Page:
By Claire West
New figures from Kelkoo, produced by the Centre for Economics and Business Research (CEBR), reveal that higher inflation is in the pipeline for cotton dependant goods in 2011 due to the compound effect of a historic 15 year high in cotton prices, the rise in VAT to 20%, and rising world labour costs. As a result, clothing prices are forecast to rise by 0.2% by the end of 2010 for the first time since 1992, and could increase to 2.4% by the end of 2011. In addition, the price of furnishings is also set to rise by 4.2%, the biggest increase since the summer of 2008.
The retailers most affected by rising input costs are likely to be ‘value’ chains such as Primark as prices in these stores are more closely aligned to costs, whereas ‘premium’ clothing brands utilise factors such as brand image to increase their mark‐up. As a result, some retailers may find it difficult to hold consumer prices constant without observing a decline in profit margins. On average, the cost of clothes is expected to increase by 1% in the four quarters of 2011, compared to a decrease of -8.5% in 2009, and -1.3% this year. Retailers will be reluctant to risk declining sales volumes resulting from large price rises, but even if price rises are modest, they mark an end to the 18 year “era” of declining clothing prices.
Home furnishing will also take a hit with inflation set to average 3.3% next year, peaking at 4.2% by the end of 2011. If furniture prices increased by an average of 4.2%, this would increase the cost of a £2,000 sofa by £84. This would represent the highest rate of inflation in this sector since the summer of 2008 when it reached 4.9%.
Despite the increase in clothing costs, footwear will actually see an average decline of -0.4% over the next 12 months. Although footwear inflation has seen an average increase of 0.18% this year, it is expected to return to a negative rate of -0.1% from October to December 2010.
Bruce Fair, UK Managing Director, at Kelkoo comments: “Both retailers and consumers are struggling in this new age of austerity, and the future of cheap clothes could be hanging by a thread according to industry commentators.
Unfortunately price increases among ‘value’ clothing suppliers may become unavoidable in order for retailers to protect their profit margins, with lower income households most likely to be worst affected by the rising cost of consumer goods. Inflationary increases may also result in lower levels of consumer spending given that clothing and furnishings are non-essential items, unlike food and fuel.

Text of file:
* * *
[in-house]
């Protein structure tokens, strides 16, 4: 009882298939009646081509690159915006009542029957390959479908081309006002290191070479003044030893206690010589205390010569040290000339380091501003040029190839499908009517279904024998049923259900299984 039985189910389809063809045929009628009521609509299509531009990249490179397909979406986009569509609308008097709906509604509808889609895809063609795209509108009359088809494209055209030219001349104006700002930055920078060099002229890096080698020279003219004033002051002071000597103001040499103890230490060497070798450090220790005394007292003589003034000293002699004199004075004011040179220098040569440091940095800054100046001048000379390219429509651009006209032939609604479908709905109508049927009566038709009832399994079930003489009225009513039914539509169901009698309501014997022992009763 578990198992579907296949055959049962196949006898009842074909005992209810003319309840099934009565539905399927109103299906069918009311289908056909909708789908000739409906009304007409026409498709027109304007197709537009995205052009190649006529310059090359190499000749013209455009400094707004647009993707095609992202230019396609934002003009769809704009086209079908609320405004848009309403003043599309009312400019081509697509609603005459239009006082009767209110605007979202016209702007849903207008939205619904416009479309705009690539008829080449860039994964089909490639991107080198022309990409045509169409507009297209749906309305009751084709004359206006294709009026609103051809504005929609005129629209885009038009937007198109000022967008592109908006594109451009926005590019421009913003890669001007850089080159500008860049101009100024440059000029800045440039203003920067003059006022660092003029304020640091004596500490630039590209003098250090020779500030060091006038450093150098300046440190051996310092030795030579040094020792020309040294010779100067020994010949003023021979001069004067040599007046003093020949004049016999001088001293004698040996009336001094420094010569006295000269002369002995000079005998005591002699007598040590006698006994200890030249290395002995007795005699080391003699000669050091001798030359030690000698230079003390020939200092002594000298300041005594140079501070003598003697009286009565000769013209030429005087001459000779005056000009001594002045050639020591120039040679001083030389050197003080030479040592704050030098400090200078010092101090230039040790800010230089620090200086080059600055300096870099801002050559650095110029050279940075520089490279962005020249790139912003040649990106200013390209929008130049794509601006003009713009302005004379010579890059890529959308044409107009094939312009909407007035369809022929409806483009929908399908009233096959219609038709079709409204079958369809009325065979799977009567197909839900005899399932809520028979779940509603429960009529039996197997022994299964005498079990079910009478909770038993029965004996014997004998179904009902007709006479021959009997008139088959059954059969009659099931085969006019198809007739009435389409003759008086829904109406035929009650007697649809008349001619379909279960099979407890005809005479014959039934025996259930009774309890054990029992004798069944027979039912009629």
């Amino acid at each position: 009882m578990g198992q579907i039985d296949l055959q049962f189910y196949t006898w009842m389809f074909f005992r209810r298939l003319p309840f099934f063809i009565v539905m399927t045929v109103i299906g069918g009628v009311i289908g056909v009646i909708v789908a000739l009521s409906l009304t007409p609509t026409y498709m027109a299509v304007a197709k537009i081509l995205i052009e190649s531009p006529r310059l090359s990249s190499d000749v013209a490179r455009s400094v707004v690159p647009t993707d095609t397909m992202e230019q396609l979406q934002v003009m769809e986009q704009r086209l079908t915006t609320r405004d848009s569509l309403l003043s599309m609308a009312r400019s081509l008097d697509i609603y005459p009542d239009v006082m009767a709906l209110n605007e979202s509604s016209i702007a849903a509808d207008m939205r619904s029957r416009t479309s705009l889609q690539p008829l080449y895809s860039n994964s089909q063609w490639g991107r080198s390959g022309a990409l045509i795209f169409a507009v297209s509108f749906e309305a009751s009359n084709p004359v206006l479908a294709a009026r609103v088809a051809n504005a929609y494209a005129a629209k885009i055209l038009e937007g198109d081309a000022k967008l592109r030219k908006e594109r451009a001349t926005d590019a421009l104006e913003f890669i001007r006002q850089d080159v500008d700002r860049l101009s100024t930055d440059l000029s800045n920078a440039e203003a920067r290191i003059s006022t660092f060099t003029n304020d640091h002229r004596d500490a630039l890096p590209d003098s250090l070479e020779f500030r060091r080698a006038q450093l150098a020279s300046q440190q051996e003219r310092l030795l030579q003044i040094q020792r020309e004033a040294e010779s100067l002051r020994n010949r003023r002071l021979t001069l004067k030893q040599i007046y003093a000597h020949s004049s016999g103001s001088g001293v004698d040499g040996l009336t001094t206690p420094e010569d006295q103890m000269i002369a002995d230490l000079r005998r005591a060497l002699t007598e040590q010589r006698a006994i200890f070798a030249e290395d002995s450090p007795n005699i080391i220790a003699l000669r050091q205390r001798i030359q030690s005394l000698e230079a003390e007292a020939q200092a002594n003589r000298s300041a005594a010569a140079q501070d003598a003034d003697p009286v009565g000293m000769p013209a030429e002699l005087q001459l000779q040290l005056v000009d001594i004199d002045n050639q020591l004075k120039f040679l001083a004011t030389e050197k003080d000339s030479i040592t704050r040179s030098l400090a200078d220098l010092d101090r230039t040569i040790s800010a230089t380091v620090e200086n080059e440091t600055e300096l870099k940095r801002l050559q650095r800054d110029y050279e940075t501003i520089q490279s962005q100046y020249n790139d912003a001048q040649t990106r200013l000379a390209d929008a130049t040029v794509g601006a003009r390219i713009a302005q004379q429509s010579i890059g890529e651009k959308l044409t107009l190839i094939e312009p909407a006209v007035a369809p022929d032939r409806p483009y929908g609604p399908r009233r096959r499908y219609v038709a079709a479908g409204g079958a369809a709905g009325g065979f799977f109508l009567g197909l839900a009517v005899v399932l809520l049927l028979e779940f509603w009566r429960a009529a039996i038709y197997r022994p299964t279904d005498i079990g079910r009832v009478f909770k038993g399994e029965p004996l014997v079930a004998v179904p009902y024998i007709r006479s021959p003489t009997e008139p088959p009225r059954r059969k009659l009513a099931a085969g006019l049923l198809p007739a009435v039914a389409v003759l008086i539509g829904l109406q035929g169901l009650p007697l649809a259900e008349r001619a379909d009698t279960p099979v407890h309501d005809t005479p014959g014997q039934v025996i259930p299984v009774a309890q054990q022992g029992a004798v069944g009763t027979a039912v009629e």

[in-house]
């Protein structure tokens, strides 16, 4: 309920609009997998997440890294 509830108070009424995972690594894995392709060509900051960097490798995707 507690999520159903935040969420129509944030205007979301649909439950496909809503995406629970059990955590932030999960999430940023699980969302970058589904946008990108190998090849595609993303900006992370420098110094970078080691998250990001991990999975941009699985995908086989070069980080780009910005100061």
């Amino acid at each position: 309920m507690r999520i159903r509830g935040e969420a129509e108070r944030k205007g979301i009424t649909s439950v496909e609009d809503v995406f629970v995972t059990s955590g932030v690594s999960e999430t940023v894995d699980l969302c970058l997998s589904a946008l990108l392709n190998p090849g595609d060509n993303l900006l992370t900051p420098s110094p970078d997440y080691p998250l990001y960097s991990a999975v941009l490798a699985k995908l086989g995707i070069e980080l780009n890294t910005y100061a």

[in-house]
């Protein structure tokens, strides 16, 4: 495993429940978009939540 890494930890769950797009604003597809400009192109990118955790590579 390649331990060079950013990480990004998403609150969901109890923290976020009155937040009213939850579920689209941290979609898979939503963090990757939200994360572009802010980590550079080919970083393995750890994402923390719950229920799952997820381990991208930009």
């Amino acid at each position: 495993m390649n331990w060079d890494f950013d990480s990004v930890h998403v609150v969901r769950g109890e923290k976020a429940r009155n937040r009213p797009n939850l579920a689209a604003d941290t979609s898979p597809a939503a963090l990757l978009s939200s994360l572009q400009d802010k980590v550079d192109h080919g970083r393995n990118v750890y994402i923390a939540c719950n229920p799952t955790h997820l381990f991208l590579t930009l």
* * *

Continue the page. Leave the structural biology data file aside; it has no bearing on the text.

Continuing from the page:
“Cotton prices have risen to a historic high of $1 per pound for the second time in history, and there has been much speculation from major retailers in recent weeks warning consumers to brace themselves for a steep increase in clothing costs. The magnitude of the year‐on‐year decline in clothing prices has decelerated significantly since the start of the year from -4.1% to -0.3% at present, suggesting that a transition to price rises as high as 2.4% by the end of 2011 is a real possibility, especially given the scheduled rise in VAT to 20% in January.”
Along with the imminent rise in VAT, rising labour costs, and exchange rate fluctuations, the price of cotton also plays a key role in driving up inflation on goods such as clothes and home furnishings. Cotton prices have displayed a great deal of volatility over the past 40 years, with sharp upward and downward movements - falling from a record high in 1995, to their lowest level since 1970 in 2001, and have been on an upward trend since 2001. This month, the cost of cotton rose above $1 per pound for the second time in history due to bad weather, tight supplies and growing demand.
Over the medium‐to‐long term there are reasons to expect cotton prices to be more volatile (though not necessarily consistently rising). Increased frequency of extreme weather events such as floods could result from climate change, leading to less reliable cotton harvests and increased volatility in these markets as financiers speculate on future movements in prices. However, there are several alternatives to cotton in the production of consumer goods such as polyester, acrylics, nylon, rayon, wool, mohair and silk. In 2002, cotton lost its position as the world’s most used fibre, with polyester taking a greater market share. If cotton prices continue to rise at the current rate, retailers may have no choice but to substitute cotton based goods with cheaper alternatives in order to keep down production costs.